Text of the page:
Hum of Our Blood

by Madelyn Garner


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In poem after stunning poem, Madelyn Garner’s Hum of Our Blood elegizes the son she knew and loved in all his human dimensions, speaking into those spaces usually left silent between mothers and sons. In a book of truth and life as much as it is about AIDS and death, Garner sheds lights both warm and bright on the darkest corners of gay existence in the l980s and 90s from a perspective continually surprising and, as strange as it may seem, delightful.


—Michael Broder, Drug and Disease Free          —Jason Schneiderman, Primary Source

Selected for publication by 3: A Taos Press in the combined Tupelo Press/3: A Taos Press 2015 July Open


Confessional. Indictment. Devotional. Revelation.


Hum of Our Blood peels back time to the dawning days of the AIDS pandemic when the world seemed to be standing at the edge of a foreboding precipice. In an exploration that is both personal and universal, Garner’s poems expose the best and worst of humanity at times of peril. With language that cuts straight to the nature of grief as the author watches her beloved son’s body dying, Hum of Our Blood also stands as a love song to those, then or now, who would embrace one another despite what smolders in the blood: those who come to understand that death, no matter the reason, has its own rhythm, and grief, even at its darkest, instinctively moves toward light.

Master teacher, editor, and poet, Madelyn Garner has degrees from the University of Denver and Mills College. As a creative writing instructor, middle school principal and mentor, she is widely recognized for designing and implementing a variety of innovative educational programs at all levels, elementary through university. Among her educational achievements and honors, she is the recipient of the Colorado Governor’s Award for Excellence in the Arts and Humanities for encouraging incorporation of the arts into school programs and her leadership in providing students multiple opportunities in the field of writing.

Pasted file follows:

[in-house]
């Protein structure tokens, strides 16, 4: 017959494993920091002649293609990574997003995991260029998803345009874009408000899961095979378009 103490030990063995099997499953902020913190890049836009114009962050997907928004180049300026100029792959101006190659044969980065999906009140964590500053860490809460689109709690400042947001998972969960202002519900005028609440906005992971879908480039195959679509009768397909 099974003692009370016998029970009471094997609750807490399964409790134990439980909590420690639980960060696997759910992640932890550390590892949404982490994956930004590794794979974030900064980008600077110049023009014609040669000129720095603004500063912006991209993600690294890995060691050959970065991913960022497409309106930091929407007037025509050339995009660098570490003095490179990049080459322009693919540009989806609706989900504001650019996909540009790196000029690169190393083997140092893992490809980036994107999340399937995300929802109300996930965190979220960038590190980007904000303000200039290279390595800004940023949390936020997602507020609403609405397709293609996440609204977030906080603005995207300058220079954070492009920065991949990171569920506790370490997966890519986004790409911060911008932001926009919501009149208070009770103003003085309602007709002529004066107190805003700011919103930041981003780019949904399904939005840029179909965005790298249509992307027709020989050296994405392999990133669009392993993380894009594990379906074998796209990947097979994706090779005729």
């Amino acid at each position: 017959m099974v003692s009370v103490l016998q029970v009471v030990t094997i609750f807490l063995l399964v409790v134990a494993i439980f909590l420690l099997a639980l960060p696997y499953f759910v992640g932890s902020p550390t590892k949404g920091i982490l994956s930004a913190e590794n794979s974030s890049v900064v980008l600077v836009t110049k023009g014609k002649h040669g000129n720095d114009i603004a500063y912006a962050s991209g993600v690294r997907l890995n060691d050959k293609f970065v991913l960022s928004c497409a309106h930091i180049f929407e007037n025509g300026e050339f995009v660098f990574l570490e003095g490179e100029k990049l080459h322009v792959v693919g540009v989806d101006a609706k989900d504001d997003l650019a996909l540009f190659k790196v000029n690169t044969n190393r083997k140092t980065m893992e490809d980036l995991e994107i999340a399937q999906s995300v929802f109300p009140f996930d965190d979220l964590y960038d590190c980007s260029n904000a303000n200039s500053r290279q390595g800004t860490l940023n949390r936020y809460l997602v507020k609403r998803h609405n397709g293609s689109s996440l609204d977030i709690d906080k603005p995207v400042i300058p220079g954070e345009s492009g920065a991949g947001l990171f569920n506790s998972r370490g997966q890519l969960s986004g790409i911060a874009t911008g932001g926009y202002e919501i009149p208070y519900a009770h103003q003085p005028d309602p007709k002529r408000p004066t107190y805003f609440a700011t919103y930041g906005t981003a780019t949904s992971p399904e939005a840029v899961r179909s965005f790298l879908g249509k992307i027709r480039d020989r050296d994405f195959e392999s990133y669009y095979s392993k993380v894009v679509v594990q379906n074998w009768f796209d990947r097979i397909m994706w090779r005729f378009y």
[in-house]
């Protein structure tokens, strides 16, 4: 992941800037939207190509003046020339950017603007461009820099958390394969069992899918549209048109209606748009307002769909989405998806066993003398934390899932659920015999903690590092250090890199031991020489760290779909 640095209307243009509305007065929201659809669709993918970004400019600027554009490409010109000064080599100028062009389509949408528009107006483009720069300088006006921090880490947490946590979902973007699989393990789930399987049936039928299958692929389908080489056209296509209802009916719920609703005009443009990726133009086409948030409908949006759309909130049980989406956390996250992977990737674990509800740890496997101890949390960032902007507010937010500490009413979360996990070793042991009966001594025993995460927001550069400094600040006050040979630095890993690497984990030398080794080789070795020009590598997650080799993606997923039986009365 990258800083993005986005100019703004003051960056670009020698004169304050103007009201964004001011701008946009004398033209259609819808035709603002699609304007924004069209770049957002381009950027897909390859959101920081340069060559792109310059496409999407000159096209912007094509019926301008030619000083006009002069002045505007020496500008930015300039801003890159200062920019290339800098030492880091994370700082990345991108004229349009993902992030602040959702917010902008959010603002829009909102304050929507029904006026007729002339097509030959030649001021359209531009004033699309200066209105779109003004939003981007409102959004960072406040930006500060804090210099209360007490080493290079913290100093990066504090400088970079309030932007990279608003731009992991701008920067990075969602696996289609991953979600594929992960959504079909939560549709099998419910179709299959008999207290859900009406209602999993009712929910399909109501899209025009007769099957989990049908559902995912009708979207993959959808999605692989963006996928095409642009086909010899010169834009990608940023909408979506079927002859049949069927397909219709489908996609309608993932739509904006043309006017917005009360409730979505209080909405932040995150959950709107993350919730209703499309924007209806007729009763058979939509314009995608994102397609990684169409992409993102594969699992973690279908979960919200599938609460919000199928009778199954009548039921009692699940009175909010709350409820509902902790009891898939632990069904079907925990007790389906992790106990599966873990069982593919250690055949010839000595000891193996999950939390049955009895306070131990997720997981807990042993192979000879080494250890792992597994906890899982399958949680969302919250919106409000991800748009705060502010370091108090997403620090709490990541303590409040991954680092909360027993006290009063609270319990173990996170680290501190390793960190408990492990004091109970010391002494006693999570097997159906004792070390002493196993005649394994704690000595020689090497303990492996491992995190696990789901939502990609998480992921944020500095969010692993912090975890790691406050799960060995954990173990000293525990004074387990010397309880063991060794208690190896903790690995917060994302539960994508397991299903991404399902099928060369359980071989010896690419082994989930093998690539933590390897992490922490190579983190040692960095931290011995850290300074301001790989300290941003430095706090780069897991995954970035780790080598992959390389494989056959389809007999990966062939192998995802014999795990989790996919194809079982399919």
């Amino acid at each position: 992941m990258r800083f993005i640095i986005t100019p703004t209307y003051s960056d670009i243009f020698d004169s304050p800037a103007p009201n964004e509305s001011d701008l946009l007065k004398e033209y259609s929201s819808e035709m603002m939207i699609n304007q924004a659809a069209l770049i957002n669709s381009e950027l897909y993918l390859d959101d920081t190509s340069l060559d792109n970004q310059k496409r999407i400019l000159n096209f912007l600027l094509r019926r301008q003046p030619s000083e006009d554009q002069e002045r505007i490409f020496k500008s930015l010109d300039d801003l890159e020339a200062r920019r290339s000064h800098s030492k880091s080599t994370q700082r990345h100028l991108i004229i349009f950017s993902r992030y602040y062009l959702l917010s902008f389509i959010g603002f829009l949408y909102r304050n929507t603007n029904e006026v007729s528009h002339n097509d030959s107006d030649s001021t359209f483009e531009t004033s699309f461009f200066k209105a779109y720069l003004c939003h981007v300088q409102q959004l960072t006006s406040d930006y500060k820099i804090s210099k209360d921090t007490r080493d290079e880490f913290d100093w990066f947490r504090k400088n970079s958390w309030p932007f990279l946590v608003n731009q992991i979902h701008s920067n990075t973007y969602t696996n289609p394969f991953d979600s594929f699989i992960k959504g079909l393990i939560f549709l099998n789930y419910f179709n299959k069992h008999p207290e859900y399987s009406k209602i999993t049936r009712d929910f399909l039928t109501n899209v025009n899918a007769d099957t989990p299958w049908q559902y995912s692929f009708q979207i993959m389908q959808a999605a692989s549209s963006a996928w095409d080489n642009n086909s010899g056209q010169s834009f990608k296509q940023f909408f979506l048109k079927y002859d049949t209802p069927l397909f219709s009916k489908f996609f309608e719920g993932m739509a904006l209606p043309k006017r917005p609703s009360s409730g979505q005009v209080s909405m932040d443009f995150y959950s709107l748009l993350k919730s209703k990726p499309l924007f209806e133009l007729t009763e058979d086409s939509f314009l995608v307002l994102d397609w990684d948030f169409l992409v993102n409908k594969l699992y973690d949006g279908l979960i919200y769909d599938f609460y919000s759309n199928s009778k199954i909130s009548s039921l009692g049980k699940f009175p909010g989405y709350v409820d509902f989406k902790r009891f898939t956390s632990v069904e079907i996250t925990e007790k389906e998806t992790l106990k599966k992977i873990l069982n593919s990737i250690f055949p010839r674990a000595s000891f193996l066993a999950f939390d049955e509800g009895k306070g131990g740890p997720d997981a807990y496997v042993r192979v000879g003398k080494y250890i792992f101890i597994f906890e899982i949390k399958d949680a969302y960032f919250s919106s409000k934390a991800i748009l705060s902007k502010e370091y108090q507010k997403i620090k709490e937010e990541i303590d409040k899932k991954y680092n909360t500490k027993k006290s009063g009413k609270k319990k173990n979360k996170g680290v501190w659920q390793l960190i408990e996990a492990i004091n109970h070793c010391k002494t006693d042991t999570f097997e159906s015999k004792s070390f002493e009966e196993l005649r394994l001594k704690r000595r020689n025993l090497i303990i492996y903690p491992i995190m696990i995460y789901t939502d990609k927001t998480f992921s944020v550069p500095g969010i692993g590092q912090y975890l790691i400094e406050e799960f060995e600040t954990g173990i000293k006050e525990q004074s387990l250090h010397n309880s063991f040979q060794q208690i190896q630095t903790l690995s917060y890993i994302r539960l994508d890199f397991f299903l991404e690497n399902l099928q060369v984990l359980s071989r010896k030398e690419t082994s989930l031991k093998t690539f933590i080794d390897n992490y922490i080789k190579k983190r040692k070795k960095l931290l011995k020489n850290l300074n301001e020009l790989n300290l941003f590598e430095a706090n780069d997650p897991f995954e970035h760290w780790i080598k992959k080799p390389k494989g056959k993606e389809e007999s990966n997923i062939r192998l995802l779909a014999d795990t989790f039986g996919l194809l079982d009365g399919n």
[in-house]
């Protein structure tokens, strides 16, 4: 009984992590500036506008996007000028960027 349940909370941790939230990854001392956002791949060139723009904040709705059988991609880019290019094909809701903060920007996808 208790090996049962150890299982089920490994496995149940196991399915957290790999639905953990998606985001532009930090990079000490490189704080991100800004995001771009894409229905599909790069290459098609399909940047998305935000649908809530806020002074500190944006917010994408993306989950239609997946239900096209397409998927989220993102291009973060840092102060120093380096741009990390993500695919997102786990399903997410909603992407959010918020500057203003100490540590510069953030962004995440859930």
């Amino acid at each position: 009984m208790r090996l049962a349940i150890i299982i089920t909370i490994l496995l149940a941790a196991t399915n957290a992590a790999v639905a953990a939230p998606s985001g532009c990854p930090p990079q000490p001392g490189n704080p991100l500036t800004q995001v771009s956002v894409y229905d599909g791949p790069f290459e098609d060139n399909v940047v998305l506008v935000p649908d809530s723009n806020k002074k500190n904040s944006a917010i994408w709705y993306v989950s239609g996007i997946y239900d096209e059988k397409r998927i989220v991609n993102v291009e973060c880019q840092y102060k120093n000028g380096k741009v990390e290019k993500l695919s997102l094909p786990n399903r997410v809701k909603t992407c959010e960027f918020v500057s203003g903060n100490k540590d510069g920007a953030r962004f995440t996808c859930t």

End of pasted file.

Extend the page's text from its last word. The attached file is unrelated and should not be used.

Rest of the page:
Named a Leo Love Merit Scholar at the Taos Summer Writers’ Conference, Madelyn also was awarded an Aspen Writers’ Foundation’s Annual Writing Retreat scholarship. In 2010, she won the Jackson Hole Writers Conference Poetry Prize. As co-editor, she edited and published the anthology, Collecting Life: Poets on Objects Known and Imagined in 2011. Over the years, Madelyn has been a featured poet at numerous readings as well as collaborative ekphrasis events held throughout the United States. Recent work has appeared in The Best American Poetry, 2015, The Florida Review, The Pinch, Slant, Roanoke Review, Nimrod International Journal, The Journal of Feminist Studies in Religion, and Water-Stone Review, among others.

She lives in Denver, Colorado, along with her children and grandchildren.